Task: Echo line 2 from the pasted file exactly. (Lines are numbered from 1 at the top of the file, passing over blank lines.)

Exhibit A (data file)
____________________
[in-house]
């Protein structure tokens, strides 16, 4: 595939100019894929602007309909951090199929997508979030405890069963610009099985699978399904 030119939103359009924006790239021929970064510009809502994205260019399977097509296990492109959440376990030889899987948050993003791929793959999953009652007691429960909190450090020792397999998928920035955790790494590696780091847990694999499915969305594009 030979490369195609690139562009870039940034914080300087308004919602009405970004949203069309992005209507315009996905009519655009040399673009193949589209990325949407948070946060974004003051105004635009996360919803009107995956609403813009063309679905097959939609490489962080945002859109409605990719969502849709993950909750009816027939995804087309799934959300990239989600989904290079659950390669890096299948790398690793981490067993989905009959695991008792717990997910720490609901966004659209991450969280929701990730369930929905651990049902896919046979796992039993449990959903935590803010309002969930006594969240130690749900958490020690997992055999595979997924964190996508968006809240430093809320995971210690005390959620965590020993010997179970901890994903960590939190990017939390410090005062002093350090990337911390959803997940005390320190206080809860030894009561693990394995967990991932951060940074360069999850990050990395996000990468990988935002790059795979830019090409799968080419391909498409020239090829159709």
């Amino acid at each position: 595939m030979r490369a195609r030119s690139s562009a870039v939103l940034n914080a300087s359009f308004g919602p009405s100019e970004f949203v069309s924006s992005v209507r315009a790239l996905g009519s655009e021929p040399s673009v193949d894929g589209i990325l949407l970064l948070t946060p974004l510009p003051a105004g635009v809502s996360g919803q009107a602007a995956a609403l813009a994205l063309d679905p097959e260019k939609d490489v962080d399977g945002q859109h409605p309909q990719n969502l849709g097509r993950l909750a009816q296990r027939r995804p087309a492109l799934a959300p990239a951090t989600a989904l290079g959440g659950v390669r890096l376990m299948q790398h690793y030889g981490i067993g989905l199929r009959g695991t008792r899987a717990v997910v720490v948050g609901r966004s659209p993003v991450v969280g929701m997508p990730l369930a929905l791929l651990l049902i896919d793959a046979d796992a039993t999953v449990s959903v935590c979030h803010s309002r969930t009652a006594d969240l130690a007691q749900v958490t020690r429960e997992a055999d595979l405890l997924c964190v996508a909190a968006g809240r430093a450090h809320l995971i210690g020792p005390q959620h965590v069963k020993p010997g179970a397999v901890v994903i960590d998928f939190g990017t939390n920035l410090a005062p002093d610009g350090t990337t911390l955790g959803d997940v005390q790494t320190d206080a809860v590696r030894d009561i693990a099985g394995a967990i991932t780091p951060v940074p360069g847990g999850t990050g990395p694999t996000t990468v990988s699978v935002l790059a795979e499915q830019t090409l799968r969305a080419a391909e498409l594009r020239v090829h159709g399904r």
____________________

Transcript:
């Protein structure tokens, strides 16, 4: 595939100019894929602007309909951090199929997508979030405890069963610009099985699978399904 030119939103359009924006790239021929970064510009809502994205260019399977097509296990492109959440376990030889899987948050993003791929793959999953009652007691429960909190450090020792397999998928920035955790790494590696780091847990694999499915969305594009 030979490369195609690139562009870039940034914080300087308004919602009405970004949203069309992005209507315009996905009519655009040399673009193949589209990325949407948070946060974004003051105004635009996360919803009107995956609403813009063309679905097959939609490489962080945002859109409605990719969502849709993950909750009816027939995804087309799934959300990239989600989904290079659950390669890096299948790398690793981490067993989905009959695991008792717990997910720490609901966004659209991450969280929701990730369930929905651990049902896919046979796992039993449990959903935590803010309002969930006594969240130690749900958490020690997992055999595979997924964190996508968006809240430093809320995971210690005390959620965590020993010997179970901890994903960590939190990017939390410090005062002093350090990337911390959803997940005390320190206080809860030894009561693990394995967990991932951060940074360069999850990050990395996000990468990988935002790059795979830019090409799968080419391909498409020239090829159709």